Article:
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The Oxford History of World Cinema
Table of contents

Table of contents

  • Title Page iii
  • Acknowledgements vii
  • Contributors ix
  • Contents xi
  • Special Features xv
  • List of Colour Illustrations xvii
  • General Introduction xix
  • 1 - Silent Cinema 1895-1930 1
  • Origins and Survival 6
  • Early Cinema 13
  • Transitional Cinema 23
  • The Hollywood Studio System 43
  • The World-Wide Spread of Cinema 53
  • The First World War and the Crisis in Europe 62
  • Tricks and Animation 71
  • Comedy 78
  • Documentary 86
  • Cinema and the Avant-Garde 95
  • Serials 105
  • French Silent Cinema 112
  • Italy- Spectacle and Melodrama 123
  • British Cinema from Hepworth to Hitchcock 130
  • Germany- The Weimar Years 136
  • The Scandinavian Style 151
  • Pre-Revolutionary Russia 159
  • The Soviet Union and the Russian émigrés 162
  • Yiddish Cinema in Europe 174
  • Japan- Before the Great Kanto Earthquake 177
  • Music and the Silent Film 183
  • The Heyday of the Silents 192
  • 2 - Sound Cinema 1930-1960 205
  • The Introduction of Sound 211
  • Hollywood- The Triumph of the Studio System 220
  • Censorship and Self-Regulation 235
  • The Sound of Music 248
  • Technology and Innovation 259
  • Animation 267
  • Cinema and Genre 276
  • The Western 286
  • The Musical 294
  • Crime Movies 304
  • The Fantastic 312
  • Documentary 322
  • Socialism, Fascism, and Democracy 333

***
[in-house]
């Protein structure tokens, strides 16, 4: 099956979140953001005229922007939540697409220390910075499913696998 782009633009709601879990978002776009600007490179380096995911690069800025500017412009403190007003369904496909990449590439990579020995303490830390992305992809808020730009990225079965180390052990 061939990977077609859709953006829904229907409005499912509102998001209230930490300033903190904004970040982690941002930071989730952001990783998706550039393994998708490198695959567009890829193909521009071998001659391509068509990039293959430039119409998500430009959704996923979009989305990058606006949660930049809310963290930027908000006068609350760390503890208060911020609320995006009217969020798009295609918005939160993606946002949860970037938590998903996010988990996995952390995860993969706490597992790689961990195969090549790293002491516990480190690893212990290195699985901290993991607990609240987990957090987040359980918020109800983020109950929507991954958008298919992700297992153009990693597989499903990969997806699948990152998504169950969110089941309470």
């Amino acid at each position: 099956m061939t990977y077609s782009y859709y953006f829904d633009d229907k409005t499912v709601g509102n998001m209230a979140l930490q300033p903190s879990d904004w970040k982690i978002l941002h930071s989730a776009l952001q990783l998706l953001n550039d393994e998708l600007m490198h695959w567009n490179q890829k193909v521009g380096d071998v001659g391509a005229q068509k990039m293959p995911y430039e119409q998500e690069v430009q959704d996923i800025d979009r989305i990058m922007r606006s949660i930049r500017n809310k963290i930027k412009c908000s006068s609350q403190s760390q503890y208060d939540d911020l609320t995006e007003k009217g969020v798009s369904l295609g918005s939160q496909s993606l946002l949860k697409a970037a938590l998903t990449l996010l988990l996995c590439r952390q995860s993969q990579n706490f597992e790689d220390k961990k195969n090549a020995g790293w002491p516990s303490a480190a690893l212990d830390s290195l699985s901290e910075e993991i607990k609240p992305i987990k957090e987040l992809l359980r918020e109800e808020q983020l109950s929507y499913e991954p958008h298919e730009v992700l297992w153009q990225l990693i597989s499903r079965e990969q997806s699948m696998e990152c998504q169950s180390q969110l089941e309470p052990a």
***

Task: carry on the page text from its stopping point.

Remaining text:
• The Popular Art of French Cinema 344
  • Italy from Fascism to Neo-Realism 353
  • Britain at the End of Empire 361
  • Germany- Nazism and after 374
  • East Central Europe before the Second World War 383
  • Soviet Film under Stalin 389
  • Indian Cinema- Origins to Independence 398
  • China before 1949 409
  • The Classical Cinema in Japan 413
  • The Emergence of Australian Film 422
  • Cinema in Latin America 427
  • After the War 436
  • Transformation of the Hollywood System 443
  • Independents and Mavericks 451
  • 3 - The Modern Cinema 1960-1995 461
  • Television and the Film Industry 466
  • The New Hollywood 475
  • New Technologies 483
  • Sex and Sensation 490
  • The Black Presence in American Cinema 497
  • Exploitation and the Mainstream 509
  • Dreams and Nightmares in the Hollywood Blockbuster 516
  • CinÉma-VÉritÉ and the New Documentary 527
  • Avant-Garde Film- The Second Wave 537
  • Animation in the Post-Industrial Era 551
  • Modern Film Music 558
  • Art Cinema 567
  • New Directions in French Cinema 576
  • Italy- Auteurs and after 586
  • Spain after Franco 596
  • British Cinema- The Search for Identity 604
  • The New German Cinema 614
  • East Germany- The Defa Story 627
  • Changing States in East Central Europe 632
  • Russia after the Thaw 640
  • Cinema in the Soviet Republics 651
  • Turkish Cinema 656
  • The Arab World 661
  • The Cinemas of Sub-Saharan Africa 667
  • Iranian Cinema 672
  • India- Filming the Nation 678
  • Indonesian Cinema 690
  • China after the Revolution 693
  • Popular Cinema in Hong Kong 704
  • Taiwanese New Cinema 711
  • The Modernization of Japanese Film 714
  • New Australian Cinema 722
  • New Zealand Cinema 731
  • Canadian Cinema/Cinéma Canadien 731
  • New Cinemas in Latin America 740
  • New Concepts of Cinema 750
  • The Resurgence of Cinema 759
  • Index 785
  • List of Picture Sources 823